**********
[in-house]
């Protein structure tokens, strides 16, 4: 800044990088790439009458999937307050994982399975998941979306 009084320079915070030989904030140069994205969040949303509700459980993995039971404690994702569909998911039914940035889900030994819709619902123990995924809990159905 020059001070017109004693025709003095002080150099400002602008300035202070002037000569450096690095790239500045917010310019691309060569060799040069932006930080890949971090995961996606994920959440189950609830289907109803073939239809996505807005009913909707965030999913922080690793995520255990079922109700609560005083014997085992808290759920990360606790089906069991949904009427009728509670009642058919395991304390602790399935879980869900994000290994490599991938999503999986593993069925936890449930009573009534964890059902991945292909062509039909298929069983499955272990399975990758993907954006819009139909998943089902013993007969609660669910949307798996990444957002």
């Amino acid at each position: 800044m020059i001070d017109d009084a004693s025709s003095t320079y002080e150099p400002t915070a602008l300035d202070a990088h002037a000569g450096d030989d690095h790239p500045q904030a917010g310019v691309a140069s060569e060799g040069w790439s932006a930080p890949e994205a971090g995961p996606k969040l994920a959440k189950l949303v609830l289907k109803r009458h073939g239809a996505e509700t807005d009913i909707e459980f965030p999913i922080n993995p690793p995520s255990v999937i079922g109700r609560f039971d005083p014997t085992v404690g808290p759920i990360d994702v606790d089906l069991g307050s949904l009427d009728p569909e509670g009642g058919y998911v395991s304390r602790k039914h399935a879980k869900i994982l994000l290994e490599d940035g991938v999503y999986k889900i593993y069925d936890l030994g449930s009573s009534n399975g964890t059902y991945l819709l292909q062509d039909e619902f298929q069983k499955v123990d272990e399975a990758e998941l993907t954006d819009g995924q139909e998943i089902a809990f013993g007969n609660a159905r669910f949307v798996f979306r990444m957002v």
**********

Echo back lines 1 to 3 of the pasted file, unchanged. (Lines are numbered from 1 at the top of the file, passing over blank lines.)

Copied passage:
[in-house]
């Protein structure tokens, strides 16, 4: 800044990088790439009458999937307050994982399975998941979306 009084320079915070030989904030140069994205969040949303509700459980993995039971404690994702569909998911039914940035889900030994819709619902123990995924809990159905 020059001070017109004693025709003095002080150099400002602008300035202070002037000569450096690095790239500045917010310019691309060569060799040069932006930080890949971090995961996606994920959440189950609830289907109803073939239809996505807005009913909707965030999913922080690793995520255990079922109700609560005083014997085992808290759920990360606790089906069991949904009427009728509670009642058919395991304390602790399935879980869900994000290994490599991938999503999986593993069925936890449930009573009534964890059902991945292909062509039909298929069983499955272990399975990758993907954006819009139909998943089902013993007969609660669910949307798996990444957002």
């Amino acid at each position: 800044m020059i001070d017109d009084a004693s025709s003095t320079y002080e150099p400002t915070a602008l300035d202070a990088h002037a000569g450096d030989d690095h790239p500045q904030a917010g310019v691309a140069s060569e060799g040069w790439s932006a930080p890949e994205a971090g995961p996606k969040l994920a959440k189950l949303v609830l289907k109803r009458h073939g239809a996505e509700t807005d009913i909707e459980f965030p999913i922080n993995p690793p995520s255990v999937i079922g109700r609560f039971d005083p014997t085992v404690g808290p759920i990360d994702v606790d089906l069991g307050s949904l009427d009728p569909e509670g009642g058919y998911v395991s304390r602790k039914h399935a879980k869900i994982l994000l290994e490599d940035g991938v999503y999986k889900i593993y069925d936890l030994g449930s009573s009534n399975g964890t059902y991945l819709l292909q062509d039909e619902f298929q069983k499955v123990d272990e399975a990758e998941l993907t954006d819009g995924q139909e998943i089902a809990f013993g007969n609660a159905r669910f949307v798996f979306r990444m957002v």